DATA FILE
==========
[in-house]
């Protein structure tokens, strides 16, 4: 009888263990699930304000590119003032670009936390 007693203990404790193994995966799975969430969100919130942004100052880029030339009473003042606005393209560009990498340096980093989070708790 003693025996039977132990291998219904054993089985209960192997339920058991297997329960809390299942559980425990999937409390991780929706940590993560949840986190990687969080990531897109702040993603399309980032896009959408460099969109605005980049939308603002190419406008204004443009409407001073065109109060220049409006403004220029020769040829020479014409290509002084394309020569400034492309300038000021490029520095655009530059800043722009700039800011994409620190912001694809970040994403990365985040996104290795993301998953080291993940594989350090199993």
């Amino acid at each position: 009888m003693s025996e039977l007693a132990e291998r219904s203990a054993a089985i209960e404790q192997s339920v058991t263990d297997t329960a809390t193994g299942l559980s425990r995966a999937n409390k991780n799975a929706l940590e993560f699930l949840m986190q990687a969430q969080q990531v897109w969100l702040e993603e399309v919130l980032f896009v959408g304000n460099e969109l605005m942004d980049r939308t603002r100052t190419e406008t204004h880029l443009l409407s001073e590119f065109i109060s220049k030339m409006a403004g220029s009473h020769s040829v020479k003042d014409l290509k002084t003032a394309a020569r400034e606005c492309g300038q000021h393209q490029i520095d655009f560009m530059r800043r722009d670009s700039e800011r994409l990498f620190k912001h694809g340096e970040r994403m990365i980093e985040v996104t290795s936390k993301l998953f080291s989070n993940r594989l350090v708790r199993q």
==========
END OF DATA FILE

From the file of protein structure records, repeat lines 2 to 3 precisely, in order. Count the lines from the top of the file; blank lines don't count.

């Protein structure tokens, strides 16, 4: 009888263990699930304000590119003032670009936390 007693203990404790193994995966799975969430969100919130942004100052880029030339009473003042606005393209560009990498340096980093989070708790 003693025996039977132990291998219904054993089985209960192997339920058991297997329960809390299942559980425990999937409390991780929706940590993560949840986190990687969080990531897109702040993603399309980032896009959408460099969109605005980049939308603002190419406008204004443009409407001073065109109060220049409006403004220029020769040829020479014409290509002084394309020569400034492309300038000021490029520095655009530059800043722009700039800011994409620190912001694809970040994403990365985040996104290795993301998953080291993940594989350090199993």
């Amino acid at each position: 009888m003693s025996e039977l007693a132990e291998r219904s203990a054993a089985i209960e404790q192997s339920v058991t263990d297997t329960a809390t193994g299942l559980s425990r995966a999937n409390k991780n799975a929706l940590e993560f699930l949840m986190q990687a969430q969080q990531v897109w969100l702040e993603e399309v919130l980032f896009v959408g304000n460099e969109l605005m942004d980049r939308t603002r100052t190419e406008t204004h880029l443009l409407s001073e590119f065109i109060s220049k030339m409006a403004g220029s009473h020769s040829v020479k003042d014409l290509k002084t003032a394309a020569r400034e606005c492309g300038q000021h393209q490029i520095d655009f560009m530059r800043r722009d670009s700039e800011r994409l990498f620190k912001h694809g340096e970040r994403m990365i980093e985040v996104t290795s936390k993301l998953f080291s989070n993940r594989l350090v708790r199993q």